The Old Steine (//) is a thoroughfare in central Brighton, East Sussex, and is the southern terminus of the A23. The southern end leads to Marine Parade, the Brighton seafront and the Palace Pier. The Old Steine is also the site of a number of City Centre bus stops for Brighton buses. The Royal Pavilion is located immediately to the north of the Old Steine.
The Old Steyne was originally an open green with a stream running adjacent to the easternmost dwellings of Brighthelmstone. The area was used by local fishermen to lay out and dry their nets. When Brighton started to become fashionable in the late 18th century, the area became the centre for visitors. Building around the area started in 1760, and railings started to appear around the green area in the 1770s, reducing its size. This continued throughout the 19th century. The eastern lawns of the Royal Pavilion were also originally part of the Old Steine.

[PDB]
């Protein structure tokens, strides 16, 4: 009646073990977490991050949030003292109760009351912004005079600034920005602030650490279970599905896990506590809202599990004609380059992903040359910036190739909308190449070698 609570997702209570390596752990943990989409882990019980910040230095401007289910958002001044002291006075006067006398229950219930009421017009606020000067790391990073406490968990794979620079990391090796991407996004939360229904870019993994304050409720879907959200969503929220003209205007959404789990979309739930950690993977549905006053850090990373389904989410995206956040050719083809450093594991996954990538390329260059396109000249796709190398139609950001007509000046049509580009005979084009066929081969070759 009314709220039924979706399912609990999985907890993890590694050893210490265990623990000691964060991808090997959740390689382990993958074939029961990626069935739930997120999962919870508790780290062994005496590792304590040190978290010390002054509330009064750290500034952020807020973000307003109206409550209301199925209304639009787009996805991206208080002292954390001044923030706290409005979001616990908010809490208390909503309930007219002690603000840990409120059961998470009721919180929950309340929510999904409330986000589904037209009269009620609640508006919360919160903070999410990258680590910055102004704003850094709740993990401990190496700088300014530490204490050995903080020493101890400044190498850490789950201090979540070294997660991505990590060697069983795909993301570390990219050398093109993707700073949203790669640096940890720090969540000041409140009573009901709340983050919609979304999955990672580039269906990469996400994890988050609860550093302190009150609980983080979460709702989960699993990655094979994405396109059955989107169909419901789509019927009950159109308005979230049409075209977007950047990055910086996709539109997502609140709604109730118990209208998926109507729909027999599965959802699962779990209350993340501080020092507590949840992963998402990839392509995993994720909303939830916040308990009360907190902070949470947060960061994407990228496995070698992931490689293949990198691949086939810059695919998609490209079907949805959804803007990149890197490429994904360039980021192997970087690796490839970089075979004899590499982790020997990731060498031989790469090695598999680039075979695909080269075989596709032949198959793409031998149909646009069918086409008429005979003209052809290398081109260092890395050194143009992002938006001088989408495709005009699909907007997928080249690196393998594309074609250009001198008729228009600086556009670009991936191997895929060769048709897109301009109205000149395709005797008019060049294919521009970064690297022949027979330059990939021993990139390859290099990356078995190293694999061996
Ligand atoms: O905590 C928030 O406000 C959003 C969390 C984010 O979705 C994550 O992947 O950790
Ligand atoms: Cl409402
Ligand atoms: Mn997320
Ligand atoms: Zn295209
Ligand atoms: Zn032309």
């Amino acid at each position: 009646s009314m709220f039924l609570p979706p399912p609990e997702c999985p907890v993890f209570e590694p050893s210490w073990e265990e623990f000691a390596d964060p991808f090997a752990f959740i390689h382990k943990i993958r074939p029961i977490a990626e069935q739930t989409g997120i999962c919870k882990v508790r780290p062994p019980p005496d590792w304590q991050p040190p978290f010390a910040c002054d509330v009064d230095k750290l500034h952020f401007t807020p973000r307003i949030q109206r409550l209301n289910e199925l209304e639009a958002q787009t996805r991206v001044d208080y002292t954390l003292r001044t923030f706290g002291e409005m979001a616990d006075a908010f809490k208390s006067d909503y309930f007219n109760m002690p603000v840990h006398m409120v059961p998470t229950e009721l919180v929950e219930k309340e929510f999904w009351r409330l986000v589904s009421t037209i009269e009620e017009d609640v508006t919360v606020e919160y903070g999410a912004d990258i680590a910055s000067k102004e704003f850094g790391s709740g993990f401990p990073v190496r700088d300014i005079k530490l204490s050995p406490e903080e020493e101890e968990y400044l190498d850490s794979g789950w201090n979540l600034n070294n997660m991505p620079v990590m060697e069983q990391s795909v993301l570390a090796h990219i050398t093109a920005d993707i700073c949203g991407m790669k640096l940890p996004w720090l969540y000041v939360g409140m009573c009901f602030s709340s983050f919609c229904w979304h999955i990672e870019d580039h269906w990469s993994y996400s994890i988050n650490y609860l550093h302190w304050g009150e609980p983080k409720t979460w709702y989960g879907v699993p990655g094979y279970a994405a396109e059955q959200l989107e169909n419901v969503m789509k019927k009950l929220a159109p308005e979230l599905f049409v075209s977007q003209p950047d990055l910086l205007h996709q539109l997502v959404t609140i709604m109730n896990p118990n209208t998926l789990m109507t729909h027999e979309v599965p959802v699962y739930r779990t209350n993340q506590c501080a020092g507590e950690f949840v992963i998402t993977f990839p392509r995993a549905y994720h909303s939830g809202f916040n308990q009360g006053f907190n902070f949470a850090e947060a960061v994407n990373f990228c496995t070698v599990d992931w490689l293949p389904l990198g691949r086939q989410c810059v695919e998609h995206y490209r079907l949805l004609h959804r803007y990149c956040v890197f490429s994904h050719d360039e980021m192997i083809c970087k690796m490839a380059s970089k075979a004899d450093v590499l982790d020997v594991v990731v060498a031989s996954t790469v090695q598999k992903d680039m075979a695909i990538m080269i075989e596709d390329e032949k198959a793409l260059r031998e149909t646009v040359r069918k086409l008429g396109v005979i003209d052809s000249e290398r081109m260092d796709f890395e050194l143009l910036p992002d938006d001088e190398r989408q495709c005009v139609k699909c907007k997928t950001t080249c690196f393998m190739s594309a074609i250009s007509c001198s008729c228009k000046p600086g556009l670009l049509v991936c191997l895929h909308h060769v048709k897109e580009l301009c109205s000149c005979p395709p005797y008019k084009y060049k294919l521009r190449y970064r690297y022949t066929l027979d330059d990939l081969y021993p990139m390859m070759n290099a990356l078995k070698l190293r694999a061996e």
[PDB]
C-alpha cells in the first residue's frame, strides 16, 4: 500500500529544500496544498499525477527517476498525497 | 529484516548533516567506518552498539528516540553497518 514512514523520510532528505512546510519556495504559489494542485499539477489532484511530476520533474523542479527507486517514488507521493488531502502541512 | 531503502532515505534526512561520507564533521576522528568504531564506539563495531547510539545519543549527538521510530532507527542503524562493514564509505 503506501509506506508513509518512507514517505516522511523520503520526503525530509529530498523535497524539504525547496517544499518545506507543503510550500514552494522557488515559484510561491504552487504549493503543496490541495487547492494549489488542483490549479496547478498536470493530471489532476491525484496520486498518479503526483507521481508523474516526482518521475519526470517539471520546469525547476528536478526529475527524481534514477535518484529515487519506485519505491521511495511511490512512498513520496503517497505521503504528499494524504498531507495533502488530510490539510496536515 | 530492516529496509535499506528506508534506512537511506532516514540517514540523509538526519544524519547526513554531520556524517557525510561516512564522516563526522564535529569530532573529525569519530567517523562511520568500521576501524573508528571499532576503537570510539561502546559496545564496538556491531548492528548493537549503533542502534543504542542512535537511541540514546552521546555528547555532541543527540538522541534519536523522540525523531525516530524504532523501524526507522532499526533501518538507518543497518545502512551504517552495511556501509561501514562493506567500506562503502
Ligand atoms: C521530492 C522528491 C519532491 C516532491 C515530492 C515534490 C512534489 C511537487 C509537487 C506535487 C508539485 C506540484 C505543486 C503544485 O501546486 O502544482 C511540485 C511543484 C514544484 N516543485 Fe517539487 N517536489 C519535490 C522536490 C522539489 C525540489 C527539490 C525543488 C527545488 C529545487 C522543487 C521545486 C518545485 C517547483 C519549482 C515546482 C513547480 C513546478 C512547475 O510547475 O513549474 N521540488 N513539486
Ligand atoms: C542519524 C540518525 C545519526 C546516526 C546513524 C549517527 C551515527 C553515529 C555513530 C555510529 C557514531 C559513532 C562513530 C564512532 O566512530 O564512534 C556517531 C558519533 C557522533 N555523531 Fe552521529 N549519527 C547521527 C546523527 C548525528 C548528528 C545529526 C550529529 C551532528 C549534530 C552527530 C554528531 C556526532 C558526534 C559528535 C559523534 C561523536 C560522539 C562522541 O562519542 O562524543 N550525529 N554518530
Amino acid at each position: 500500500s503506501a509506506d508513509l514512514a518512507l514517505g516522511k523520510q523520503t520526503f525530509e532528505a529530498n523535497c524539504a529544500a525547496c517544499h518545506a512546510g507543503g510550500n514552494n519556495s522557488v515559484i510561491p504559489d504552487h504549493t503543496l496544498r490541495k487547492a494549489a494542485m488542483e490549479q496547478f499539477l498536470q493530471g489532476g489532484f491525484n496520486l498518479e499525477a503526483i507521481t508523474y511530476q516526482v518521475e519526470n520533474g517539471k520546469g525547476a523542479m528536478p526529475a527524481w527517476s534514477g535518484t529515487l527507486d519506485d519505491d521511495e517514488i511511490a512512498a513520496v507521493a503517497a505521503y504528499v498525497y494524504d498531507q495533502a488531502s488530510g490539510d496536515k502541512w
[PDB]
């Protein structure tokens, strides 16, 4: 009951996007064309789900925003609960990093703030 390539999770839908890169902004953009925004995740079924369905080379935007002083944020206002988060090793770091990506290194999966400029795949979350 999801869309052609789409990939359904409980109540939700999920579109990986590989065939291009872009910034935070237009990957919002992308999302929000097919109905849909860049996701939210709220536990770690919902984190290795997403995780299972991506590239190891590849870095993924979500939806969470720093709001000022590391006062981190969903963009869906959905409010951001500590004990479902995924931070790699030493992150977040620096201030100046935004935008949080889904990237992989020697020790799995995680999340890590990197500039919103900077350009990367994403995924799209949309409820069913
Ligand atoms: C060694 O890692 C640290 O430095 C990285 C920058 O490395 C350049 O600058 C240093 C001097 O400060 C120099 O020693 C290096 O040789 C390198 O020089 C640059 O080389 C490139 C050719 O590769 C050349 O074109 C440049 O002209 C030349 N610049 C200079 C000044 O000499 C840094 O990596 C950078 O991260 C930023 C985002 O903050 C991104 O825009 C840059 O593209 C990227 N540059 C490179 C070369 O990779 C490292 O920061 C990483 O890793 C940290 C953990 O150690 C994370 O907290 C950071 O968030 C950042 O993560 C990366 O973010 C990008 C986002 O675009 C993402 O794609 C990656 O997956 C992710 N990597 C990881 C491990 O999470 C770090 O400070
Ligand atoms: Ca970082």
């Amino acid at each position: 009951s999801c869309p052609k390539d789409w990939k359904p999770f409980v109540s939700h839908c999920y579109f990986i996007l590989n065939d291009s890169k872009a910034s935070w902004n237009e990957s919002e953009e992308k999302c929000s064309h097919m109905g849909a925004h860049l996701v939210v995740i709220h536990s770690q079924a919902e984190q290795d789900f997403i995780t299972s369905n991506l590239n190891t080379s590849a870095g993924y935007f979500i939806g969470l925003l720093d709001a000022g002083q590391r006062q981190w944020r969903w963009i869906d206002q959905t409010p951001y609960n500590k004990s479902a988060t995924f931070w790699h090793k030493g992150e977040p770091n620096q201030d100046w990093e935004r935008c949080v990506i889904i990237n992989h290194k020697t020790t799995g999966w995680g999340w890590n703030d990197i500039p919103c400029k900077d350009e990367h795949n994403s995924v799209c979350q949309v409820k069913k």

Dr. Richard Russell, whose 1750 paper on the health benefits of sea water helped to popularise Brighton, had a house built on the Old Steine in 1759; the site is now occupied by the Royal Albion Hotel.
The word Steine comes from the Old English stoene, meaning "stony place". The name either came from the abundance of large stones in the area on which fishermen dried their nets, or from the presence of a sarsen stone circle in the vicinity of St Nicholas' Church.
- Roles, John (22 March 2006). "Old Steine - History notes". My Brighton and Hove. Retrieved 2011-09-14.
- Drury, Jennifer (27 August 2006). "Dr Richard Russell's house was in the Old Steine". My Brighton and Hove. Retrieved 2011-09-14.
- Drury, Jennifer (28 August 2006). "Maria Fitzherbert's house in the Old Steine". My Brighton and Hove. Retrieved 2011-09-14.
- "Old Steine. Notes and Queries: origins of the name?". My Brighton and Hove. 22 March 2006. Retrieved 2011-09-14.
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